It’s a faddish world we live in and the marketing arena is no
Indeed, the communications industry finds itself subject to as many
revivals as the fashion business. But just because 70s platforms are
back in vogue doesn’t mean you have to wear them, does it?
Similarly, just because many agencies are boarding the integrated
bandwagon shouldn’t mean that every agency has got to follow suit. This
is not a challenge to the many client benefits of a multidisciplined
approach, just a realisation that being a slave to fashion can be
unproductive, as well as having short-lived appeal. Agencies should look
to their core strengths and stick to them. After all, diversification
can lead to dilution.
The reality of the agency scene at the moment is that there is a dearth
of agency brands. How many communications organisations can say they’ve
worked hard at building, developing and nurturing their brand when every
six or 12 months they’re surreptitiously tacking new non-specialist
services on to their offering, and embarking on more name changes and
propositions than Manchester United’s had new strips.
Clients should be looking at what their agencies are purporting to
deliver. Rather than being taken in by the cosmetic charlatanry of an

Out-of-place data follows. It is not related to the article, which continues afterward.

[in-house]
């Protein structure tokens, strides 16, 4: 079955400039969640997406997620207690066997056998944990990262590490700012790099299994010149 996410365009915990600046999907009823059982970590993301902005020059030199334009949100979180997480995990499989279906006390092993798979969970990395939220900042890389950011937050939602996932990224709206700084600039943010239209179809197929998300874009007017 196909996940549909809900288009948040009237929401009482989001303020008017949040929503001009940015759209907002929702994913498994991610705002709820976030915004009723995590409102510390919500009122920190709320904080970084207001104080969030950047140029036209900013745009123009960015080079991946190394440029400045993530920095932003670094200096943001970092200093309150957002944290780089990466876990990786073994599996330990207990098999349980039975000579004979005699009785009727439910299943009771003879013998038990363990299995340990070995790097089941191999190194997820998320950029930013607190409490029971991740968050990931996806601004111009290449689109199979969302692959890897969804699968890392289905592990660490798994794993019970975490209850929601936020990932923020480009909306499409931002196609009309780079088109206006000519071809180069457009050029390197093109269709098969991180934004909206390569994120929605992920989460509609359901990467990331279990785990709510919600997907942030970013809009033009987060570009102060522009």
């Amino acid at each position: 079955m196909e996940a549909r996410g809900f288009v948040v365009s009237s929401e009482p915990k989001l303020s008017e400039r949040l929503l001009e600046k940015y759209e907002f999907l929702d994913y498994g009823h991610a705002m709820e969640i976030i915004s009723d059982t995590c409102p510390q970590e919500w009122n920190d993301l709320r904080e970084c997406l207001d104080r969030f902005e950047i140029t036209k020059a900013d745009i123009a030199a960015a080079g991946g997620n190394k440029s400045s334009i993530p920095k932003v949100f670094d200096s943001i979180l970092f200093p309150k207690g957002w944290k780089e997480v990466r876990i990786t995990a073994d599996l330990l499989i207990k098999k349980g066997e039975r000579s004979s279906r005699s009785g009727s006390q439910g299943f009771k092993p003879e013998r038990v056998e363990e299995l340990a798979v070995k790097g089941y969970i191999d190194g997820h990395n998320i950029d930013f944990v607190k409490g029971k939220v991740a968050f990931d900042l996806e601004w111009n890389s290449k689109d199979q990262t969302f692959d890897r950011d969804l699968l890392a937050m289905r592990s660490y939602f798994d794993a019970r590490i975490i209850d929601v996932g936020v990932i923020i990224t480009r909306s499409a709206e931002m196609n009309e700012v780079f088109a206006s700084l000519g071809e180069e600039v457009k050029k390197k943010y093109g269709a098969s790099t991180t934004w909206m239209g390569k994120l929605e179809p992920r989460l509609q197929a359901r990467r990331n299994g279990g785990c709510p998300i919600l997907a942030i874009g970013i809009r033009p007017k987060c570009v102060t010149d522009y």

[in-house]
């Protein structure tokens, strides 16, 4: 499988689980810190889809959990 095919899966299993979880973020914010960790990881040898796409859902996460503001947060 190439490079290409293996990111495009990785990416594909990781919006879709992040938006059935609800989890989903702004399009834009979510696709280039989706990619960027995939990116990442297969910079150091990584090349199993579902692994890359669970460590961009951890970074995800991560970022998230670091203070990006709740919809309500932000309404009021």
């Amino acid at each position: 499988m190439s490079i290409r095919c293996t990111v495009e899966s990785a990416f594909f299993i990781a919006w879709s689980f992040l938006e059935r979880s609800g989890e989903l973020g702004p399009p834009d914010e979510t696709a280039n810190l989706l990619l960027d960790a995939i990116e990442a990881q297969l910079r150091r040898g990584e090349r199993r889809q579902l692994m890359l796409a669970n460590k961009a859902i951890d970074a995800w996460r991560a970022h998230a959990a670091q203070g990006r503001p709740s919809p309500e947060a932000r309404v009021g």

agency with a ready-made solution. Integration is just a case of bolting
on another feature. To become truly multidisciplined all communication
must be at the core of the brand.
It’s the ’bangs for your buck’ syndrome and clients and agencies should
not lose sight of the fact that we’re all in the business of
Agencies must keep an eye on the brand and the other on the commercial
world to ensure effective brand communication.
Agencies can learn a lot from clients. A look at the big brands and the
global brands of the 20th century reveals a consistency that agencies
would do well to replicate. Successful brands are led by management and
chief executives who have done their time in the organisation. The
longevity of their commitment to the brand results in an understanding
of the properties and characteristics of the brand and its market that
is hard to attain by other means.
Perhaps taking a leaf from the client’s book would mean agencies
sticking to their guns for longer, flagging up their core competencies
and skills, and building a brand that their clients and staff can
believe in. It’s a case of finding your niche, defining a personality
that suits and ’owning’ that piece of the market.
Agencies are susceptible to fashion and may well find themselves a
victim of an IT, sales or even manufacturing revolution. But just as
quality never goes out of fashion, my bet’s on the agencies with a
credible, unwavering pedigree still being around in 2010, and still
having the brand-led client’s ear.
Agencies that cannot agree on their brand identity should not be trying
to influence clients on theirs.
Matthew Hooper is managing director of Interfocus.